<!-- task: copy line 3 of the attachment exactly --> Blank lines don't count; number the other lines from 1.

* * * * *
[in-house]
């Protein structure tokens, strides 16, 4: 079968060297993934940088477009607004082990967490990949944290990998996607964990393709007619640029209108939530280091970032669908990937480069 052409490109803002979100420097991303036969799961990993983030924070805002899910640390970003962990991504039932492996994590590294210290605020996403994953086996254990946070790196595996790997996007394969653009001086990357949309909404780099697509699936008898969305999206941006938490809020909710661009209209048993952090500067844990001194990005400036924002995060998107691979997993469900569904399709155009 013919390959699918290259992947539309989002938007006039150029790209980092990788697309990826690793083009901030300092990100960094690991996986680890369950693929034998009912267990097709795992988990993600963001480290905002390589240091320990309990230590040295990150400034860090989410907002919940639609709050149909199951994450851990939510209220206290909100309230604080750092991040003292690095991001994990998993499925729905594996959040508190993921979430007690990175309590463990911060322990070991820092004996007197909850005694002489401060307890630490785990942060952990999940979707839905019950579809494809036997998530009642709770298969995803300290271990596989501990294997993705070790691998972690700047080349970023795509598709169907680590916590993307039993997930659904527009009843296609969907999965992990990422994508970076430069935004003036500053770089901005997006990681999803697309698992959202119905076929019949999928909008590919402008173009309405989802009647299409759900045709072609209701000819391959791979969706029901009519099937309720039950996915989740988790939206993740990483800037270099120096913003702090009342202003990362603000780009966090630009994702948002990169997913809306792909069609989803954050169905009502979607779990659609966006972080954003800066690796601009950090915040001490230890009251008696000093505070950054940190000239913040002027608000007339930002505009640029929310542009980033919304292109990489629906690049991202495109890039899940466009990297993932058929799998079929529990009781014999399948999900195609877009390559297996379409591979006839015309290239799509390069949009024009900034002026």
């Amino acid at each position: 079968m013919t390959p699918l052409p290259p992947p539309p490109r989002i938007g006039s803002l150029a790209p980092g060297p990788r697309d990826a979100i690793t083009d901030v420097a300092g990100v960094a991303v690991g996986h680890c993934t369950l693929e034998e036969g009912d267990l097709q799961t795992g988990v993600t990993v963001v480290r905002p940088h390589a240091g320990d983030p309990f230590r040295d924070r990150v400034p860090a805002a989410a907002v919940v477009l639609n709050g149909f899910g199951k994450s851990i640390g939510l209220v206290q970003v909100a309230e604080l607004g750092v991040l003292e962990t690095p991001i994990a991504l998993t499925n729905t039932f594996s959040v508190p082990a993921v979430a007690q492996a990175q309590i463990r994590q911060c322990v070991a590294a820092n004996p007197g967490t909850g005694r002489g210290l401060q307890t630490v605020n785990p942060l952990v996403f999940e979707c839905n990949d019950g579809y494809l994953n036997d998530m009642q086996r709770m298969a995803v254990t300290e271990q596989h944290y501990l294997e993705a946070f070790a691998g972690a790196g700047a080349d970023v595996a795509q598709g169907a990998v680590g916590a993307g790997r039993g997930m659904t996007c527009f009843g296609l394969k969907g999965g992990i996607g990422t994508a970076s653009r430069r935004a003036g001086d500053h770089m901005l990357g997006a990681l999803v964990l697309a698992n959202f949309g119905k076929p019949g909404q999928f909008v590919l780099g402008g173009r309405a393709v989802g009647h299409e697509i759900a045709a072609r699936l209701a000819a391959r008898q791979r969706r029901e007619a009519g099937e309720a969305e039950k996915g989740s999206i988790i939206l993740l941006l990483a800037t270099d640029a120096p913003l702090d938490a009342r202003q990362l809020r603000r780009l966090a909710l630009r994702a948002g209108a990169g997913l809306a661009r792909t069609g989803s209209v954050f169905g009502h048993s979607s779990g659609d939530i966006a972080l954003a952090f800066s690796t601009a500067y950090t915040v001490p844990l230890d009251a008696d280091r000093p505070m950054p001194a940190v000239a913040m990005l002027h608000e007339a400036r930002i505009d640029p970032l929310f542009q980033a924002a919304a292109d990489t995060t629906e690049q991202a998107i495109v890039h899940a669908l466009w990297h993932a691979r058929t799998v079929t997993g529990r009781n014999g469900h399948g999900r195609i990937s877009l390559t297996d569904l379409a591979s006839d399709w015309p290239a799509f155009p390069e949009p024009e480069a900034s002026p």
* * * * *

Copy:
């Amino acid at each position: 079968m013919t390959p699918l052409p290259p992947p539309p490109r989002i938007g006039s803002l150029a790209p980092g060297p990788r697309d990826a979100i690793t083009d901030v420097a300092g990100v960094a991303v690991g996986h680890c993934t369950l693929e034998e036969g009912d267990l097709q799961t795992g988990v993600t990993v963001v480290r905002p940088h390589a240091g320990d983030p309990f230590r040295d924070r990150v400034p860090a805002a989410a907002v919940v477009l639609n709050g149909f899910g199951k994450s851990i640390g939510l209220v206290q970003v909100a309230e604080l607004g750092v991040l003292e962990t690095p991001i994990a991504l998993t499925n729905t039932f594996s959040v508190p082990a993921v979430a007690q492996a990175q309590i463990r994590q911060c322990v070991a590294a820092n004996p007197g967490t909850g005694r002489g210290l401060q307890t630490v605020n785990p942060l952990v996403f999940e979707c839905n990949d019950g579809y494809l994953n036997d998530m009642q086996r709770m298969a995803v254990t300290e271990q596989h944290y501990l294997e993705a946070f070790a691998g972690a790196g700047a080349d970023v595996a795509q598709g169907a990998v680590g916590a993307g790997r039993g997930m659904t996007c527009f009843g296609l394969k969907g999965g992990i996607g990422t994508a970076s653009r430069r935004a003036g001086d500053h770089m901005l990357g997006a990681l999803v964990l697309a698992n959202f949309g119905k076929p019949g909404q999928f909008v590919l780099g402008g173009r309405a393709v989802g009647h299409e697509i759900a045709a072609r699936l209701a000819a391959r008898q791979r969706r029901e007619a009519g099937e309720a969305e039950k996915g989740s999206i988790i939206l993740l941006l990483a800037t270099d640029a120096p913003l702090d938490a009342r202003q990362l809020r603000r780009l966090a909710l630009r994702a948002g209108a990169g997913l809306a661009r792909t069609g989803s209209v954050f169905g009502h048993s979607s779990g659609d939530i966006a972080l954003a952090f800066s690796t601009a500067y950090t915040v001490p844990l230890d009251a008696d280091r000093p505070m950054p001194a940190v000239a913040m990005l002027h608000e007339a400036r930002i505009d640029p970032l929310f542009q980033a924002a919304a292109d990489t995060t629906e690049q991202a998107i495109v890039h899940a669908l466009w990297h993932a691979r058929t799998v079929t997993g529990r009781n014999g469900h399948g999900r195609i990937s877009l390559t297996d569904l379409a591979s006839d399709w015309p290239a799509f155009p390069e949009p024009e480069a900034s002026p």